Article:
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I've read that one may prove that all irreducible representations of $SO(3)$ are tensor product representations of the fundamental representation (or tensor product representations of the spin 1/2 representation if we're allowing projective reps). How would one go about proving this?

I've only ever done representation theory from a physicist's viewpoint, so I feel like I'm missing the tools to rigorously show it! Many thanks.

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Read the beginning of the book by Fulton and Harris on representation theory. This question is not quite adopted to a site such as this, because an answer is bound to be chapter-long... –  Mariano Suárez-Alvarez Dec 21 '12 at 17:04
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@MarianoSuárez-Alvarez Now you've done it. The challenge is to fit this in a single screen (1080 pixels). –  David Speyer Dec 21 '12 at 17:09
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I honestly think that a «very terse summary» would not help much. Books are written for a reason. Your question suggests that you want a «rigorous» approach: the rigorous approach is to study the subject a bit in detail; I think that familiarity with the subject (which, in all likelyhood you alread have) would make reading the first few chapters of Fulton a Harris a breeze, for example. –  Mariano Suárez-Alvarez Dec 21 '12 at 17:54
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@EdwardHughes ... Maybe! Just wanted to be sure that less-informed readers were not misled. Yes, that terse phrase is often used, but it might give the wrong impression if someone didn't know. :) –  paul garrett Dec 21 '12 at 19:19
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Dear Edward, Take the symmetric square of the standard three dim'l rep. It contains an invariant line, spanned by the inner product on the three dim'l rep. (this is a symmetric two-tensor, which we can think of as an element of the symmetric square). The orthogonal complement of this line is five-dimensional, and irred. In general, there is one irrep. of $SO(3)$ of each odd dimension, and none of even dimension. (You probably know about spherical harmonics, and you can realize these irreps. in spaces of spherical harmonics via the action of $SO(3)$ on the sphere.) Regards, –  Matt E Dec 22 '12 at 16:12

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I think I can help with this one, too, though I'm only going to give a sketch. I think the details are worked out somewhere to the lecture notes I linked to in my comment on your last question.

First you should understand why the corresponding result (that every irrep is the tensor product of the fundamental representation) for $SU(2)$ is true. To begin, note that any representation of $SU(2)$ restricts to a representation of a $U(1)$ subgroup, so by decomposing a $SU(2)$ irrep into $U(1)$ irreps we see that every irrep of $SU(2)$ has the form $e^{i\theta k_1} \oplus \ldots \oplus e^{i \theta k_n}$. Here the $k_i$'s are integers, and conjugating with the matrix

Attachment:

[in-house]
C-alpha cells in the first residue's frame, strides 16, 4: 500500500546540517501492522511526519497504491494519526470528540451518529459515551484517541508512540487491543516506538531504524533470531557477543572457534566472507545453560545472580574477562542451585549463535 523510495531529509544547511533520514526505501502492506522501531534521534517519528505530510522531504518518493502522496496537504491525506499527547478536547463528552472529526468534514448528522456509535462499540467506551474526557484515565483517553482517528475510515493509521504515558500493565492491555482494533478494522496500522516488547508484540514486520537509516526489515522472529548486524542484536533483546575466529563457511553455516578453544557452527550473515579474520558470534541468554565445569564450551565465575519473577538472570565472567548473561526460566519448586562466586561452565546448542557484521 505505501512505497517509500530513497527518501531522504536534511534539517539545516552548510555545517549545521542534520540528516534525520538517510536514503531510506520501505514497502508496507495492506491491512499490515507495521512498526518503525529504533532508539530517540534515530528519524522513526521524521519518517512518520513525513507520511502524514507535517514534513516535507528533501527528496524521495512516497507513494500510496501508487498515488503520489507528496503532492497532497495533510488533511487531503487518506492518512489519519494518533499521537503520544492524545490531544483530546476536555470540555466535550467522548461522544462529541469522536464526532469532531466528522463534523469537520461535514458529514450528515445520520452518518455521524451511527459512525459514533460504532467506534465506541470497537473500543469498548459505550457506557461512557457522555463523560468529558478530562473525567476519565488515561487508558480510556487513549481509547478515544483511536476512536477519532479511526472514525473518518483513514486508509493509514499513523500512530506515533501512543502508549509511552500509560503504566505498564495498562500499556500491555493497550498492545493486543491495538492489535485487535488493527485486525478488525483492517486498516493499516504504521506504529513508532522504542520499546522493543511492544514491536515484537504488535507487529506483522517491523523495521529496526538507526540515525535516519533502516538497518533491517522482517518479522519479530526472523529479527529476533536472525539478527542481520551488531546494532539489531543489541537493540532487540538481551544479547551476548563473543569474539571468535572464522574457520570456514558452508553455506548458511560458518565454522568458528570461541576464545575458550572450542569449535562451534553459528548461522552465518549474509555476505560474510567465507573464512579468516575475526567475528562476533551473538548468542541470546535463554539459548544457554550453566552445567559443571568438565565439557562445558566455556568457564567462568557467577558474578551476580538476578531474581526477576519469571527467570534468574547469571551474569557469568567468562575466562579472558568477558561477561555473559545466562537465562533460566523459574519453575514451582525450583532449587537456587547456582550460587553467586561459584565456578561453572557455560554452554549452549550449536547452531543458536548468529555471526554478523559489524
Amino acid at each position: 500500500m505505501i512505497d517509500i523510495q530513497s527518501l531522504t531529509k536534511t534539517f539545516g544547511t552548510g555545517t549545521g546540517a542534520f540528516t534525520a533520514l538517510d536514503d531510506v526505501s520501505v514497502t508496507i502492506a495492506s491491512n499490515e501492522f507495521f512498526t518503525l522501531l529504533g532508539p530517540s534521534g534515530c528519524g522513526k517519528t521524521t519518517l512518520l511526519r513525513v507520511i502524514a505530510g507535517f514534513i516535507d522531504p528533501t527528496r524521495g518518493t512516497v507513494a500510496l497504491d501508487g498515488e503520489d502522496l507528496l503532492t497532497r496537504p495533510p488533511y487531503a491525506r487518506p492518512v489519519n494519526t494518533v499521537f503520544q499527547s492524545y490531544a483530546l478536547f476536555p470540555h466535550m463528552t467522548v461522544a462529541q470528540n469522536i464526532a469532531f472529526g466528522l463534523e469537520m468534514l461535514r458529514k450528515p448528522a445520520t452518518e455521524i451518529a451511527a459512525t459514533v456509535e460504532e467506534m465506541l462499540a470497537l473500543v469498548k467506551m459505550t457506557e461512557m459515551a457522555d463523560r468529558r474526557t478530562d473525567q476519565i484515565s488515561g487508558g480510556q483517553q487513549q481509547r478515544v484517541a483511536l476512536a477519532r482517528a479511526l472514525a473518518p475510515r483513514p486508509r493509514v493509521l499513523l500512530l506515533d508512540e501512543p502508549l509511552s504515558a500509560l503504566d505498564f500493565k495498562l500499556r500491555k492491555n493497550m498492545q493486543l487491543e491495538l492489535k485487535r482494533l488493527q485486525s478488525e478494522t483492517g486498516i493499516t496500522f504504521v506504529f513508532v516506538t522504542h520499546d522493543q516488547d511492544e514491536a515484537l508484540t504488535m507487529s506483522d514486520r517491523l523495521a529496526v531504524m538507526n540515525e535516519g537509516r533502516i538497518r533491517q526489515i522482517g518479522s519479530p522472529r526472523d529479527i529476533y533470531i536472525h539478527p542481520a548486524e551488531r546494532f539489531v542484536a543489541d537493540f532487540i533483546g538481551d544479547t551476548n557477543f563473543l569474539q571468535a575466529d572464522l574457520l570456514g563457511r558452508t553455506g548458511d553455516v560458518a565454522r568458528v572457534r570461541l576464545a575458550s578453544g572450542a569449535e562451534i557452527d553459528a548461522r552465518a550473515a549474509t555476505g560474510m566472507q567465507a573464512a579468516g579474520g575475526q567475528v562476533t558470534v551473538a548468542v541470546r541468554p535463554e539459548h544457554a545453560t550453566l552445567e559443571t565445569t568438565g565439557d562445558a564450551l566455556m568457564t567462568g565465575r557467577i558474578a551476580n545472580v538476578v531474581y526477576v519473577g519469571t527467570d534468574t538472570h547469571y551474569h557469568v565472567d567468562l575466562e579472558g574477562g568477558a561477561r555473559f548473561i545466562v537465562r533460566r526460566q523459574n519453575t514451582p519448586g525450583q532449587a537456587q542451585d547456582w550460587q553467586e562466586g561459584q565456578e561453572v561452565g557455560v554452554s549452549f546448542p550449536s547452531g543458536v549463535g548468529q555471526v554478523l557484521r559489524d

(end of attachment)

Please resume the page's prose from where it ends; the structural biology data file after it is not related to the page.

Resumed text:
$$\left(\begin{array}{cc} 0 & 1 \\ -1 & 0 \end{array}\right)$$

shows that $-k_i$ is an exponent whenever $k_i$ is. If the chosen $U(1)$ subgroup is generated by the basis vector $X_1$ for the Lie algebra of $SU(2)$, then it turns out that the eigenvalues of $X_1$ are simply $k_i/2$ (the $2$ comes from the fact that $SO(3)$ is a simply connected Lie group with the same Lie algebra as $SU(2)$ and $SU(2)$ double covers $SO(3)$). Using the other two directions in the Lie algebra of $SU(2)$, one can construct operators $X_+$ and $X_-$ (the "raising and lowering" or "creation and annihilation" operators) such that $X_+$ sends any $k/2$-eigenvector of $X_1$ to either $0$ or a $k/2 + 1$-eigenvector of $X_1$ and similarly for $X_-$.

This tells you exactly what irreps of $SU(2)$ have to look like: pick an eigenvector $v$ of $X_1$ whose eigenvalue $n/2$ is as large as possible (a "highest weight" vector), and repeatedly apply $X_-$. You'll generate a list of eigenvectors of $X_1$ with eigenvalues $-n/2, -n/2 + 1, \ldots, n/2-1, n/2$. None of this depended on which $X_1$ we started with, so in fact this sequence of numbers determines the irrep up to conjugation. Moreover any such sequence can be obtained by tensoring the fundamental representation (direct calculation), so we're done.

If you believe all of this works for $SU(2)$, then $SO(3)$ is easy. Every $SO(3)$ irrep gives rise to a $SU(2)$ irrep via the double cover $SU(2) \to SO(3)$, so we have already constrained the list of possible $SO(3)$ representations dramatically. The list can be restricted further by noting that a representation of $SU(2)$ descends to a representation of $SO(3)$ if and only if $-1$ goes to the identity, and this holds only when the largest eigenvalue $n/2$ is an integer, i.e. the dimension of the representation is odd.

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Thank you - again that is marvellous. You're clearly my representation theory guru! –  Edward Hughes Dec 21 '12 at 18:17

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